Tag: video games
Have you ever heard of Nintendocore? Well, it exists…and it’s weird. iamerror is a band that I accidentally found while browsing for free downloads at Last.fm. When I listened to their song Rainbow Road, which I think is a song from one of the Super Mario Bros. games–if my video-game addled, pre-pubescent brain was able to store and retain anything–I was amazed, one: by how mesmerizingly beautiful some of the ambience music in those old games were, and two: by how these guys (or guy, bio please) were able to warp it into some really cool stuff. I mean, my old favorite game, Balloon Fight, gets some attention here. That means something. What? I don’t know.
Their album Trout Yogurt blends grindcore vocals and percussion with 8-bit overtures, while their Demo ‘09 leaves out the vocals in favor for some awesome double-bass and smooth variations of the songs we really grew up with. By us I mean Generation Awesome, of course.
Visited KRAZY! The Delirious World of Anime + Manga + Video Games
Exhibition open Friday, March 13th 2009 until June 14th 2009 at the Japan Society Gallery. See japansociety.org
Alright, so where do I begin with this one? Let’s start by saying that I have never been a big anime or manga fan. Video games, of course, I’m a relatively young guy. But due to a lack of exposure to anime and manga growing up I knew very little and never developed much of an appreciation for them.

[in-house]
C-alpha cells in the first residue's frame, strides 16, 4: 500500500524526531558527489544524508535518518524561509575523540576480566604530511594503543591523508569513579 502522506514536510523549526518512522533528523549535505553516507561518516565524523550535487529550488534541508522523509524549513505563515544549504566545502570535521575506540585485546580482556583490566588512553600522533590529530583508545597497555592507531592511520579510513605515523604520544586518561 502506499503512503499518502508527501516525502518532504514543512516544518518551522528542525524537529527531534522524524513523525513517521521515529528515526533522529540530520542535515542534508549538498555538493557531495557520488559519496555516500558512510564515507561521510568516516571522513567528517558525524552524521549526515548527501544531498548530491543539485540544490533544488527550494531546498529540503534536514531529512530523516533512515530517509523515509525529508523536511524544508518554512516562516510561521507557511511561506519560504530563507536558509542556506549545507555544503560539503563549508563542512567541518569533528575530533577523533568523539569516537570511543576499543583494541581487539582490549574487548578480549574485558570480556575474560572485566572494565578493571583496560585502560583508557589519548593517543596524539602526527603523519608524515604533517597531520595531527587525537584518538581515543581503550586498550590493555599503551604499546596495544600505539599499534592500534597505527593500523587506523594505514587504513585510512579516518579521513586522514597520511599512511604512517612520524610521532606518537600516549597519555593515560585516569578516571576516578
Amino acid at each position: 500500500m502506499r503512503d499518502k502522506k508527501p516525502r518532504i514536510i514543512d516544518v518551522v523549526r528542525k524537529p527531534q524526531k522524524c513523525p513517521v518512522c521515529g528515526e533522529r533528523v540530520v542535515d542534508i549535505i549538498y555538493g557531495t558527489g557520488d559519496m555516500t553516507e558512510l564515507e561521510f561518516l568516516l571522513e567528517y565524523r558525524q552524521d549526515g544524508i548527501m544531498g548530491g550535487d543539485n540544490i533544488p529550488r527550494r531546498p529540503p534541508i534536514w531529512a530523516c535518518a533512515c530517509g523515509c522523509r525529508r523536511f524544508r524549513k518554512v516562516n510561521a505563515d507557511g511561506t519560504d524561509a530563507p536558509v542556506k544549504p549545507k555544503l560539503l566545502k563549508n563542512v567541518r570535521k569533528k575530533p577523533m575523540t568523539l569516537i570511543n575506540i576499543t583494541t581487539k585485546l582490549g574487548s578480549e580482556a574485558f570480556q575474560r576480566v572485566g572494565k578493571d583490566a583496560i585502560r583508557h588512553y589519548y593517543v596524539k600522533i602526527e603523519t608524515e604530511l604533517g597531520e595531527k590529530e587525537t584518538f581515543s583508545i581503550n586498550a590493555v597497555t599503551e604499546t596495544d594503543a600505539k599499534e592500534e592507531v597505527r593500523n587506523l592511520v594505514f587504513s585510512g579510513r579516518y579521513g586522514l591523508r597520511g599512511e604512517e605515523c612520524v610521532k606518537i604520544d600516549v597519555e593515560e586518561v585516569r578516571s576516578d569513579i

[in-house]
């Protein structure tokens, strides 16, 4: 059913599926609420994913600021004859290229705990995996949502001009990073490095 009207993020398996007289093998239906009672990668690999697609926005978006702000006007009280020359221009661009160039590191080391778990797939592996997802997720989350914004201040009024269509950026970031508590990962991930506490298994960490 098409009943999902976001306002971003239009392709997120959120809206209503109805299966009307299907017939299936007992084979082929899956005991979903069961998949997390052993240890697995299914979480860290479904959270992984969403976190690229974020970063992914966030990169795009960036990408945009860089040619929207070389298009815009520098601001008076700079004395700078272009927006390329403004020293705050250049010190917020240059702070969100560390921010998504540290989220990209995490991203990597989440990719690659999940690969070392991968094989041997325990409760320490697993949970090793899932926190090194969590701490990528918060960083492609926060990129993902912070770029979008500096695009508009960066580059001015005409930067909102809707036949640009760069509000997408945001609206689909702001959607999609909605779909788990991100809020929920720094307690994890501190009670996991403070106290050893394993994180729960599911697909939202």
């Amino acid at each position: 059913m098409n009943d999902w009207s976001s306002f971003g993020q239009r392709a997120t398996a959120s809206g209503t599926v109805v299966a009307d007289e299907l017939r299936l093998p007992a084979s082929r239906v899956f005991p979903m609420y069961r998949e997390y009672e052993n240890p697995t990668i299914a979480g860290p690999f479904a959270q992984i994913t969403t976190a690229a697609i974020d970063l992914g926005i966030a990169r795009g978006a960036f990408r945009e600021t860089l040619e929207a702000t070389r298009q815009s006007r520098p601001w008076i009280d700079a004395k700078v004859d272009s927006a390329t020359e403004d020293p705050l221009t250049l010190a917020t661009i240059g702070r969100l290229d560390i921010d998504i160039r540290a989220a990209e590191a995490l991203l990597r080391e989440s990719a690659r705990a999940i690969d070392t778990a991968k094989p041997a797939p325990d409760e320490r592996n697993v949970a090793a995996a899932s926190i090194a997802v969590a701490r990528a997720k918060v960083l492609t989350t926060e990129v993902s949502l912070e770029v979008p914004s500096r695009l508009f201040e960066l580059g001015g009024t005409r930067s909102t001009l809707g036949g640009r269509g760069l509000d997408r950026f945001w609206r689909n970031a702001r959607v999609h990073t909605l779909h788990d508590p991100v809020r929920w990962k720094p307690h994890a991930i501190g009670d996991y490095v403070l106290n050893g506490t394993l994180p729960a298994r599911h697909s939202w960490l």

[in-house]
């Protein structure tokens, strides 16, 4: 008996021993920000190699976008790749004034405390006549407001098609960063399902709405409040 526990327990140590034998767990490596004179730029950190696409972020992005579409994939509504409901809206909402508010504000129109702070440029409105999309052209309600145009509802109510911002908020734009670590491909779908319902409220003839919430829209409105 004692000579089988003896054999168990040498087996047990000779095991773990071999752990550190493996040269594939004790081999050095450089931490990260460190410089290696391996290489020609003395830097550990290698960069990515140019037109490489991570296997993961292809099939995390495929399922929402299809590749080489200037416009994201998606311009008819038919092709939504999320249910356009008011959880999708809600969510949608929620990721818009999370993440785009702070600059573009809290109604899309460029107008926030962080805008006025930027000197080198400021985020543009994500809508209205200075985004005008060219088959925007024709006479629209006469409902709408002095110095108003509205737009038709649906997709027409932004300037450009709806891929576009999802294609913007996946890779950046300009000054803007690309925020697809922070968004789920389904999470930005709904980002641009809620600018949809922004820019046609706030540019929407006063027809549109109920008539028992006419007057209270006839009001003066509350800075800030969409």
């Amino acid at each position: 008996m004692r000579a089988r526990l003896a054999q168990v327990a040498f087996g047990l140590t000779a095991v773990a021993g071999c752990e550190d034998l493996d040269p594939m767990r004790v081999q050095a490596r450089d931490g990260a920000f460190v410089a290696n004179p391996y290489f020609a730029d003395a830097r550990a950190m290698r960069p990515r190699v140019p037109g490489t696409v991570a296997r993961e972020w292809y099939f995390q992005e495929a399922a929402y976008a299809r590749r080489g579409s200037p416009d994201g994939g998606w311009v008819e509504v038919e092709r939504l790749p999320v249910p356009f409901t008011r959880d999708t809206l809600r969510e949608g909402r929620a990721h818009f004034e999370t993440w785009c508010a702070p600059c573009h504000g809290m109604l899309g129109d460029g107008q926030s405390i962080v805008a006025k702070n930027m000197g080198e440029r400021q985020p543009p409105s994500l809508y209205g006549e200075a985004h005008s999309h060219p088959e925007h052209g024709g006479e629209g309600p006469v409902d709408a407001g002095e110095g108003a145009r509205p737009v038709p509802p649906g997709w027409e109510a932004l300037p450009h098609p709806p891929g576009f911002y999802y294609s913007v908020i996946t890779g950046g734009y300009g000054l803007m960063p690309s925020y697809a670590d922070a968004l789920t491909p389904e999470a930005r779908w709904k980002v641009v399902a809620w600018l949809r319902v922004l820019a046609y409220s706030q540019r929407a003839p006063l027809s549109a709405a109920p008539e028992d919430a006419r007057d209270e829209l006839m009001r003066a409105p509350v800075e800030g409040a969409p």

So the exhibit opened this past weekend and I said: “Hey, I’m starting this new art blog, checking out new stuff. This is definitely new to me, maybe for others, so let me give it a shot.”
I wouldn’t say I was disappointed so much as I was underwhelmed. The exhibit was little more than some bubbles along the walls displaying pages and covers of classic comics. Some movie screens played a selection of the most popular anime movies. Manga books - huge journals resembling phone books - with dozens of monochromatic comic strips were kept on a book case and were available to flip through. The ones I picked up were in Japanese, though, and I can’t…well, you know…I’m ashamed to say it but I can’t really read Japanese.
The inclusion of video games in the exhibit was little more than a gesture. A wall display said how important they were in Japanese art and a small room had a few Nintendos set up and available to play.
The best part was by far the viewing room, where they showed classic movies on a circular wall, all the films one beside the other. Small cubicles allowed you to sit and view these with audio in a more personal setting. Also available are presentations of movies and television shows in a movie screening room.
At the end of it all I was left with a deep curiosity. The absurd grandness of the characters, the scenarios they were placed in and the gravity by which everything is portrayed is a little bit too much to brush off. The strangeness of it all gets a hook into you.
And so with the very little taste I got I am inspired to beef up a bit on my Japanimation chops, come back an art samurai.